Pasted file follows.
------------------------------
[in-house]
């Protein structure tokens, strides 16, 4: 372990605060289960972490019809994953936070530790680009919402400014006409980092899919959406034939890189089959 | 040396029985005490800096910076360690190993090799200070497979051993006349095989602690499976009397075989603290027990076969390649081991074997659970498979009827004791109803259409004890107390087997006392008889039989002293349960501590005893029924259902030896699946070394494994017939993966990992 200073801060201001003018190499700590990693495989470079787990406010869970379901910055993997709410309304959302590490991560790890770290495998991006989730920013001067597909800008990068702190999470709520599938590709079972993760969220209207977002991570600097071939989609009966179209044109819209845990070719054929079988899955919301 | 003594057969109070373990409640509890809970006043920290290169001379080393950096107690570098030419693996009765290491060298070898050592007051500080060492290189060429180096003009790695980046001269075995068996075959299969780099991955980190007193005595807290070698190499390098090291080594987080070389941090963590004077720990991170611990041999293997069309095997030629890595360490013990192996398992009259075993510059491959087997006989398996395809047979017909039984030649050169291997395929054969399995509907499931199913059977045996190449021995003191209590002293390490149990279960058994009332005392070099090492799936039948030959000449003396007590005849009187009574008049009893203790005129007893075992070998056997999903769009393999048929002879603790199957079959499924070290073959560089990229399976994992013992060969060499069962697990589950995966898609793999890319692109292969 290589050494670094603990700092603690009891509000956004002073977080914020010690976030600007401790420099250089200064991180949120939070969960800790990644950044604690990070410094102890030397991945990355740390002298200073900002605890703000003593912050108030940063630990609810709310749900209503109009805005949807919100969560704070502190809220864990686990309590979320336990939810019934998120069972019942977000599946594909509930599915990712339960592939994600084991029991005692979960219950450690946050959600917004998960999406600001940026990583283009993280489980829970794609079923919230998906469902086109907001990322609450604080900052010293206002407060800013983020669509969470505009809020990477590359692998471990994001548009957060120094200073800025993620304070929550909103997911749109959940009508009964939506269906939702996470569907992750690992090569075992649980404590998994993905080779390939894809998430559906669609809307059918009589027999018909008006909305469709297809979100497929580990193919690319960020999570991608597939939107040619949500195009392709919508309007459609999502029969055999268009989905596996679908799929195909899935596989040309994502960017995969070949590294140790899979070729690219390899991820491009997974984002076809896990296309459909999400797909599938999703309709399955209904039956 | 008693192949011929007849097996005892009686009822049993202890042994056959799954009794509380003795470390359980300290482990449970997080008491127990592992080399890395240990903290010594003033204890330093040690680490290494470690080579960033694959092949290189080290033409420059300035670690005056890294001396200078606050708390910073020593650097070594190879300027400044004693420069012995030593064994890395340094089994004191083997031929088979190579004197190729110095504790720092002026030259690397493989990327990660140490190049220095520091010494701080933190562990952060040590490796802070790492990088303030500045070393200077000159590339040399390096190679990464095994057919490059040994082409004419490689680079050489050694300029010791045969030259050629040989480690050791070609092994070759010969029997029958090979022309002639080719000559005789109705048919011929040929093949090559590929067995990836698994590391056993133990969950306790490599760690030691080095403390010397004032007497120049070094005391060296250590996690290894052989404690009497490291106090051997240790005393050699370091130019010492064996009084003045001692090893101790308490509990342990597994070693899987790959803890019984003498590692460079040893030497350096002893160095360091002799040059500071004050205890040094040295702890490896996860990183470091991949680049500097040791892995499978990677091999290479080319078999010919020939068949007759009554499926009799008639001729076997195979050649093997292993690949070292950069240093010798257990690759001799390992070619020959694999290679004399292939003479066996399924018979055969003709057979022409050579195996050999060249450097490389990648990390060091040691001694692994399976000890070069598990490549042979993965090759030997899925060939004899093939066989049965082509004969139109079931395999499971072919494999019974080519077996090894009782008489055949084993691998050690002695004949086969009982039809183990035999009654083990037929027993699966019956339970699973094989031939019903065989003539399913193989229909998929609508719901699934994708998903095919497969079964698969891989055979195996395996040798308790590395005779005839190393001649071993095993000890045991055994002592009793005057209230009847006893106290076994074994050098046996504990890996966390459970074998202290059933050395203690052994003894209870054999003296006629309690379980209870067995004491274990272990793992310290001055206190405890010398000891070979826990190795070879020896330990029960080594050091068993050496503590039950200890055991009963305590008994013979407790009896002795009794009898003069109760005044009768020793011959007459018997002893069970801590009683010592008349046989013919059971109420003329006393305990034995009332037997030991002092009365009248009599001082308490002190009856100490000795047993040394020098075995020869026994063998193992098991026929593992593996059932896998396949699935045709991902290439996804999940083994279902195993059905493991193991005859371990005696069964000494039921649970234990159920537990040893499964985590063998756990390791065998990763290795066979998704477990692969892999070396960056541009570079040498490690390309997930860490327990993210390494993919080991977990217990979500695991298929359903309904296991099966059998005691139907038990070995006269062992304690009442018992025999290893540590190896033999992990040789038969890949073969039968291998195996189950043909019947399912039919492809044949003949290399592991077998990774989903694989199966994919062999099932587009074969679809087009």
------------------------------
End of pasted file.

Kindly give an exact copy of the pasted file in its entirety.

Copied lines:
[in-house]
């Protein structure tokens, strides 16, 4: 372990605060289960972490019809994953936070530790680009919402400014006409980092899919959406034939890189089959 | 040396029985005490800096910076360690190993090799200070497979051993006349095989602690499976009397075989603290027990076969390649081991074997659970498979009827004791109803259409004890107390087997006392008889039989002293349960501590005893029924259902030896699946070394494994017939993966990992 200073801060201001003018190499700590990693495989470079787990406010869970379901910055993997709410309304959302590490991560790890770290495998991006989730920013001067597909800008990068702190999470709520599938590709079972993760969220209207977002991570600097071939989609009966179209044109819209845990070719054929079988899955919301 | 003594057969109070373990409640509890809970006043920290290169001379080393950096107690570098030419693996009765290491060298070898050592007051500080060492290189060429180096003009790695980046001269075995068996075959299969780099991955980190007193005595807290070698190499390098090291080594987080070389941090963590004077720990991170611990041999293997069309095997030629890595360490013990192996398992009259075993510059491959087997006989398996395809047979017909039984030649050169291997395929054969399995509907499931199913059977045996190449021995003191209590002293390490149990279960058994009332005392070099090492799936039948030959000449003396007590005849009187009574008049009893203790005129007893075992070998056997999903769009393999048929002879603790199957079959499924070290073959560089990229399976994992013992060969060499069962697990589950995966898609793999890319692109292969 290589050494670094603990700092603690009891509000956004002073977080914020010690976030600007401790420099250089200064991180949120939070969960800790990644950044604690990070410094102890030397991945990355740390002298200073900002605890703000003593912050108030940063630990609810709310749900209503109009805005949807919100969560704070502190809220864990686990309590979320336990939810019934998120069972019942977000599946594909509930599915990712339960592939994600084991029991005692979960219950450690946050959600917004998960999406600001940026990583283009993280489980829970794609079923919230998906469902086109907001990322609450604080900052010293206002407060800013983020669509969470505009809020990477590359692998471990994001548009957060120094200073800025993620304070929550909103997911749109959940009508009964939506269906939702996470569907992750690992090569075992649980404590998994993905080779390939894809998430559906669609809307059918009589027999018909008006909305469709297809979100497929580990193919690319960020999570991608597939939107040619949500195009392709919508309007459609999502029969055999268009989905596996679908799929195909899935596989040309994502960017995969070949590294140790899979070729690219390899991820491009997974984002076809896990296309459909999400797909599938999703309709399955209904039956 | 008693192949011929007849097996005892009686009822049993202890042994056959799954009794509380003795470390359980300290482990449970997080008491127990592992080399890395240990903290010594003033204890330093040690680490290494470690080579960033694959092949290189080290033409420059300035670690005056890294001396200078606050708390910073020593650097070594190879300027400044004693420069012995030593064994890395340094089994004191083997031929088979190579004197190729110095504790720092002026030259690397493989990327990660140490190049220095520091010494701080933190562990952060040590490796802070790492990088303030500045070393200077000159590339040399390096190679990464095994057919490059040994082409004419490689680079050489050694300029010791045969030259050629040989480690050791070609092994070759010969029997029958090979022309002639080719000559005789109705048919011929040929093949090559590929067995990836698994590391056993133990969950306790490599760690030691080095403390010397004032007497120049070094005391060296250590996690290894052989404690009497490291106090051997240790005393050699370091130019010492064996009084003045001692090893101790308490509990342990597994070693899987790959803890019984003498590692460079040893030497350096002893160095360091002799040059500071004050205890040094040295702890490896996860990183470091991949680049500097040791892995499978990677091999290479080319078999010919020939068949007759009554499926009799008639001729076997195979050649093997292993690949070292950069240093010798257990690759001799390992070619020959694999290679004399292939003479066996399924018979055969003709057979022409050579195996050999060249450097490389990648990390060091040691001694692994399976000890070069598990490549042979993965090759030997899925060939004899093939066989049965082509004969139109079931395999499971072919494999019974080519077996090894009782008489055949084993691998050690002695004949086969009982039809183990035999009654083990037929027993699966019956339970699973094989031939019903065989003539399913193989229909998929609508719901699934994708998903095919497969079964698969891989055979195996395996040798308790590395005779005839190393001649071993095993000890045991055994002592009793005057209230009847006893106290076994074994050098046996504990890996966390459970074998202290059933050395203690052994003894209870054999003296006629309690379980209870067995004491274990272990793992310290001055206190405890010398000891070979826990190795070879020896330990029960080594050091068993050496503590039950200890055991009963305590008994013979407790009896002795009794009898003069109760005044009768020793011959007459018997002893069970801590009683010592008349046989013919059971109420003329006393305990034995009332037997030991002092009365009248009599001082308490002190009856100490000795047993040394020098075995020869026994063998193992098991026929593992593996059932896998396949699935045709991902290439996804999940083994279902195993059905493991193991005859371990005696069964000494039921649970234990159920537990040893499964985590063998756990390791065998990763290795066979998704477990692969892999070396960056541009570079040498490690390309997930860490327990993210390494993919080991977990217990979500695991298929359903309904296991099966059998005691139907038990070995006269062992304690009442018992025999290893540590190896033999992990040789038969890949073969039968291998195996189950043909019947399912039919492809044949003949290399592991077998990774989903694989199966994919062999099932587009074969679809087009």